You see with anxiety, it’s not really about the test, or the interview, or about the clean house and stocked fridge. It’s about seeing themselves as a failure, as incompetent, and not having the approval of others.


Worry focuses on the immediate issue, while anxiety goes deeper and sets up a mental picture of utter disappointment, and never getting things right, and needing recurrent affirmation that things will be ok, all the while doubting that could be possible.


People who worry may have a back-up plan; those who are anxious, spend their time focusing on every possible thing that could go wrong, leaving very little energy to think of, let alone accept, a back-up plan.


Don’t get me wrong, people who worry still feel emotional distress, it’s just not as severe or long lasting as someone who is anxious. Instead, worry tends to be temporary, while anxiety not only lingers, it often builds to the point where it interferes with your personal or professional life.


So, you’ve got a decision to make about putting your kids into school or not? Every parent has the same dilemma in front of them. This is a complex conundrum because there are no guarantees your child will not be exposed to the virus. They, and you, are walking into the unknown and the uncertain. And let’s not forget, it involves everyone’s health.


If you’re worried, you’ll take a look at the information you’re given and process it rationally, deciding what is in the best interests of your family. You may even have a back-up plan should new information present itself. But you will not second guess, nor will you feel the need to justify to others why you made the decision to put your kids into school, or teach them from home.


But, if you’re anxious, you’ll continue to gather information from every source possible, especially those who feed into your worst fears. Research shows that when you’re anxious you don’t want to hear both sides of the story, you'll prefer to listen to the one that will validate your greatest fears. Counter-intuitive, but that’s how your brain convinces you your anxiety is justified. You also will doubt that any safety protocol will be sufficient to protect your child. You will lose sleep, believing that any cough or sniffle is a symptom of something more serious. Your hands will be raw from sanitizing, your social circle will shrink, and you will be constantly on guard as you attempt to eliminate the possibility of any exposure, all the while believing your tactics are reasonable. You’ll extend this fear into doubt over your capability to home school, believing you may fail your child, and you’ll lie awake at night lamenting that they will never get into the post-secondary program you dreamed they would. And they are only in grade 3!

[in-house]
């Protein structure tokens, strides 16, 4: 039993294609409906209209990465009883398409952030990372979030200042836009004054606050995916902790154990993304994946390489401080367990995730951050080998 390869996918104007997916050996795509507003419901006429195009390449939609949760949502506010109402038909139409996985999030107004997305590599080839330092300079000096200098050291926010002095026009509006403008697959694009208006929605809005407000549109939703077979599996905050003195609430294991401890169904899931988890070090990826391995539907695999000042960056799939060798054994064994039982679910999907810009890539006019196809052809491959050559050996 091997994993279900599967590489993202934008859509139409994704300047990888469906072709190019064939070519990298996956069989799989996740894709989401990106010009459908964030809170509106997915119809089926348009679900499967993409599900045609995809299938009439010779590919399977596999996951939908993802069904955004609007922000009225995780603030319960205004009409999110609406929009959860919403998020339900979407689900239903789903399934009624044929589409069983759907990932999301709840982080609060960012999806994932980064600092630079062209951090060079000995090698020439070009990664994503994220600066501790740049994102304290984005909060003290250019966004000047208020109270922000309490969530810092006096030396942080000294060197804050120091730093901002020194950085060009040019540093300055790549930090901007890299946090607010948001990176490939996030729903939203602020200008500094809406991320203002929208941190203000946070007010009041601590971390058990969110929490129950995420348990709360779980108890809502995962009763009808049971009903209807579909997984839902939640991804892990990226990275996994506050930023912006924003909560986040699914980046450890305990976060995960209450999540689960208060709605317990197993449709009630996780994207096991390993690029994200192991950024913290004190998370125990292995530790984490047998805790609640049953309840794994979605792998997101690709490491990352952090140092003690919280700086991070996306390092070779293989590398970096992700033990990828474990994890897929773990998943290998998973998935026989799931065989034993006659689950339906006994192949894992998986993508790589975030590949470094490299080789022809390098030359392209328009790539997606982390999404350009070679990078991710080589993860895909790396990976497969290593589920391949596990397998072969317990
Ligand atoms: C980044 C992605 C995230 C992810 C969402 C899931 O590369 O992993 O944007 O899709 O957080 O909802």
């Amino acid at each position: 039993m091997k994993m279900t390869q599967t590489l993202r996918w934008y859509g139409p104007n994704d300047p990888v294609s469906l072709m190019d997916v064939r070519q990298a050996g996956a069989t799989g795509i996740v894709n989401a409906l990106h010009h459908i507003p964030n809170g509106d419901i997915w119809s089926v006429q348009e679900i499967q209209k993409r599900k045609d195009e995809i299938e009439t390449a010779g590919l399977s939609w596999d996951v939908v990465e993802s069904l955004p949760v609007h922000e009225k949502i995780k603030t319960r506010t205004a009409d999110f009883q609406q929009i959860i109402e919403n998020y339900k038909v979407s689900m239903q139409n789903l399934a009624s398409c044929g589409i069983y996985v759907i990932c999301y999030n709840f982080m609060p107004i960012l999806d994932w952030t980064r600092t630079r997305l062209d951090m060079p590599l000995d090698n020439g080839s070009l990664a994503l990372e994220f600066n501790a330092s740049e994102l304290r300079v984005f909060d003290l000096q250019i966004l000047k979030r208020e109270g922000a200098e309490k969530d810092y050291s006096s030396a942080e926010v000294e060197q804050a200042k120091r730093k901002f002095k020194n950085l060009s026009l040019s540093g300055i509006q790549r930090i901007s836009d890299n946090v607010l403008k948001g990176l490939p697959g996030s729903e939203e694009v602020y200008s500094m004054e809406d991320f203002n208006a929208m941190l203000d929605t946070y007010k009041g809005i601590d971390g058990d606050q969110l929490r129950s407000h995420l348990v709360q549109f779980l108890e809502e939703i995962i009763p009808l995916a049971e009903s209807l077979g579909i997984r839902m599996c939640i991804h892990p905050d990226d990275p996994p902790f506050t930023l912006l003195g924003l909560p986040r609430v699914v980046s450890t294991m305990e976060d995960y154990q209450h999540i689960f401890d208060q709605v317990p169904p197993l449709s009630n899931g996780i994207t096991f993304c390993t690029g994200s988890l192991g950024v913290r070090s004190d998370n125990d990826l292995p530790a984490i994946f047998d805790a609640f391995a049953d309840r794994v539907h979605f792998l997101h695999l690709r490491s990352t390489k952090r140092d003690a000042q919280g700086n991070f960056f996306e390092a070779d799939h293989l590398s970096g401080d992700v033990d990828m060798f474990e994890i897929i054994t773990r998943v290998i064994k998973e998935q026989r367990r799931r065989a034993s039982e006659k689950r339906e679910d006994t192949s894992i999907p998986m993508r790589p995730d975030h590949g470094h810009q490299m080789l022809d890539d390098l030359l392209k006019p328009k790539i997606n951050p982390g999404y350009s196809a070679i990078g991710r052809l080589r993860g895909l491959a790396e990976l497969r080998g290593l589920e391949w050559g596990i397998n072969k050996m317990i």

The thing to remember is whether you worry or whether you’re anxious, you’re only trying to be the best parent you can be in this current crisis no one was prepared for. But regardless of this new terrain you're travelling on, you have faced moments of decision prior to this. Think about how you resolved past predicaments, where you felt confident in the outcome. What mental processes did you use to avoid the anxiety express? As I said earlier, everyone worries, but worry is rational, specific, and temporary with a problem-focused solution. Can you take your current concern today, and look at it through that lens to avoid be derailed?